For quite some time it was believed that geographical isolation was the key to speciation, even when other models were gaining ground it was still considered to be the most prevalent occurrence. A recent study set out to test the importance of geographical isolation in an ideal situation. In Martinique scientists have genetically tested lizards separated by around 8 Ma of isolation to find that they have not evolved into separate species. The study also provided the opportunity to compare populations which are not separated geographically but inhabit separate ecological conditions. There was more genetic isolation between the ecologically separate lizards than the geographically separated lizards.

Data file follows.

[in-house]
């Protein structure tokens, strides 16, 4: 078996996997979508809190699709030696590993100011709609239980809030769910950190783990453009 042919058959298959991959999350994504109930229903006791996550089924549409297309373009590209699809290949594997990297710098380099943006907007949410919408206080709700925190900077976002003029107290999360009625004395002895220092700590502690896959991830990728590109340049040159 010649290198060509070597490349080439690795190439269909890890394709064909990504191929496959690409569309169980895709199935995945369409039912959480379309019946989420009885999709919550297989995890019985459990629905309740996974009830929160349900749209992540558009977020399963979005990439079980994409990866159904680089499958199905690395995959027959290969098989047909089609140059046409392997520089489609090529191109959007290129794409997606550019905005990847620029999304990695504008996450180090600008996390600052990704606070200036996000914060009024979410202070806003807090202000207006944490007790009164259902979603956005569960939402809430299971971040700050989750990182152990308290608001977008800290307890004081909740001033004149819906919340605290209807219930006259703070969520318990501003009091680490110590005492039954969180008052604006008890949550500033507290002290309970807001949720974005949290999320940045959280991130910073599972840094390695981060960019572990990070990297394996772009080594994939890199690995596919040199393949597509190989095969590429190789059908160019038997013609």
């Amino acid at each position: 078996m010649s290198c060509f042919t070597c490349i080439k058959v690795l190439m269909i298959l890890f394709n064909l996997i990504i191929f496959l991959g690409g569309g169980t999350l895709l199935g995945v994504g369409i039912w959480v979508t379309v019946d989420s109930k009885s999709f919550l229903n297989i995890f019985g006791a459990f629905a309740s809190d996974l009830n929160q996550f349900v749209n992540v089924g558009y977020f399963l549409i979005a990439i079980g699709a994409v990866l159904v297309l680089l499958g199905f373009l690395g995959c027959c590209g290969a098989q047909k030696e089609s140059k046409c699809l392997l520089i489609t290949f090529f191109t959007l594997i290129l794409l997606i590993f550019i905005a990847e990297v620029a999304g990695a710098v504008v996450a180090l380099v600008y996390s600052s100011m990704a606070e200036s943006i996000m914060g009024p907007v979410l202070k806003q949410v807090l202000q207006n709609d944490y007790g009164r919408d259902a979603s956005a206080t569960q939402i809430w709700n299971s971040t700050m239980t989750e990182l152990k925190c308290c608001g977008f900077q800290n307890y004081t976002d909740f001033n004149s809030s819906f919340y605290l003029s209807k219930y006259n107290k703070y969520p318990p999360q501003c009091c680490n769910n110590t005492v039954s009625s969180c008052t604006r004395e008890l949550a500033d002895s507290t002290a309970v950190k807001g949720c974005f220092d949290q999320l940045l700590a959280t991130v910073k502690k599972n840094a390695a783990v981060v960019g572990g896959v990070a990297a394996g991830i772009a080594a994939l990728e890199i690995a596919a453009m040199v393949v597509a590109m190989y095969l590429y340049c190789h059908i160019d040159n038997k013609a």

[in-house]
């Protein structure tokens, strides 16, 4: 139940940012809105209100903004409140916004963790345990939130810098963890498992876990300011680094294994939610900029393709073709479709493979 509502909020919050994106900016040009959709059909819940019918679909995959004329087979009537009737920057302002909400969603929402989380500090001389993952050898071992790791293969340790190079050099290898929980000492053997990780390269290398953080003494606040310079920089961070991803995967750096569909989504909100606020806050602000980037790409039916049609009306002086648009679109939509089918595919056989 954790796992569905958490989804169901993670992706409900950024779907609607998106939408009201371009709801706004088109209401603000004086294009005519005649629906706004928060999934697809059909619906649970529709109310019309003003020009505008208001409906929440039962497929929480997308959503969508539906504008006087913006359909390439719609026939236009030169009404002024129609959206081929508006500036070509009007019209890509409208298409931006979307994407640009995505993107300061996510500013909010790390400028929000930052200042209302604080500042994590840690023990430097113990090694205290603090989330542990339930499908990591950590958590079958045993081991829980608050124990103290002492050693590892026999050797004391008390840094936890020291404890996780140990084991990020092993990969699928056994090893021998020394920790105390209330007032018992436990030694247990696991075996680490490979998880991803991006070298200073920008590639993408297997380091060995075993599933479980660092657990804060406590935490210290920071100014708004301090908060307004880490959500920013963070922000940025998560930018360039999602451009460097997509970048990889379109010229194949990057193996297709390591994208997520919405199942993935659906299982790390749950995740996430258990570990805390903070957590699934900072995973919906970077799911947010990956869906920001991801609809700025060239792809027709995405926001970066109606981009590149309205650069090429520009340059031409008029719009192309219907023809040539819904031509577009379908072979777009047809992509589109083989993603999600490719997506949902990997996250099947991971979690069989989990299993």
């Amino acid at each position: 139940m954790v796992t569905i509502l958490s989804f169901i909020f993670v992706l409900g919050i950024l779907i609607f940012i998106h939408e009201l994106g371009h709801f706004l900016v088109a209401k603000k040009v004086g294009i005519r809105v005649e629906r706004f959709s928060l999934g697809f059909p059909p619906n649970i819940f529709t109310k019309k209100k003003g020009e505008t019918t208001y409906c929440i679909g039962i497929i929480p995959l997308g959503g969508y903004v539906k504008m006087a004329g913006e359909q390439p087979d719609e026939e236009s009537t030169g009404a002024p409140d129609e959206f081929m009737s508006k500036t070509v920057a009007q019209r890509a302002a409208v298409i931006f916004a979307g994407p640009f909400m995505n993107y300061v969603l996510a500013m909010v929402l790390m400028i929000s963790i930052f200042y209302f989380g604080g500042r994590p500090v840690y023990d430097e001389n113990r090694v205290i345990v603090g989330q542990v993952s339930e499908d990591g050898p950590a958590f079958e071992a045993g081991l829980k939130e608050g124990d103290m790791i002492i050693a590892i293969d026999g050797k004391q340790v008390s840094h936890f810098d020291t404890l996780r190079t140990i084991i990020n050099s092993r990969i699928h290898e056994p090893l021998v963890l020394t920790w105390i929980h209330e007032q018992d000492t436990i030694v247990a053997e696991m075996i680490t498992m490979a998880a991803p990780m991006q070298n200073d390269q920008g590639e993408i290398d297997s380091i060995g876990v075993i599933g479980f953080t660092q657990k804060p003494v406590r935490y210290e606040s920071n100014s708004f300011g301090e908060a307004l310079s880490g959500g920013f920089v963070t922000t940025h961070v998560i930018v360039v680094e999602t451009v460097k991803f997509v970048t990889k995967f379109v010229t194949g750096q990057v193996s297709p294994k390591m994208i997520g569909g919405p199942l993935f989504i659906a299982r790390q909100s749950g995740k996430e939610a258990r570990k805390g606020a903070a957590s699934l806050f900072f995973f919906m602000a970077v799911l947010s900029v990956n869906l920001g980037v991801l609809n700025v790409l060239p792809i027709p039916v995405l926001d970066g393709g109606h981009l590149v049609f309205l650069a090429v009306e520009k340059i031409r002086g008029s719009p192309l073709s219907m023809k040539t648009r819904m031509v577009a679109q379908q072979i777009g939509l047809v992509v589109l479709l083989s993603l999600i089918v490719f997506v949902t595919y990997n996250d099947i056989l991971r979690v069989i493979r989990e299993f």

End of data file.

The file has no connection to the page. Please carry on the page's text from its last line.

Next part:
This is being claimed as a blow against allopatric speciation, however, it seems more to be a blow against the role of genetic drift in speciation. With geographical isolation selection pressures may differ or may remain the same. If the habitat is similar and doesn't change then only drift may drive speciation, which it seems does not occur. The study shows clearly that ecological factors are the most effective, which is what is found when natural selection drives speciation. Mere geographical isolation alone is not enough, but when it means a change in habitat it seems as though speciation is almost inevitable.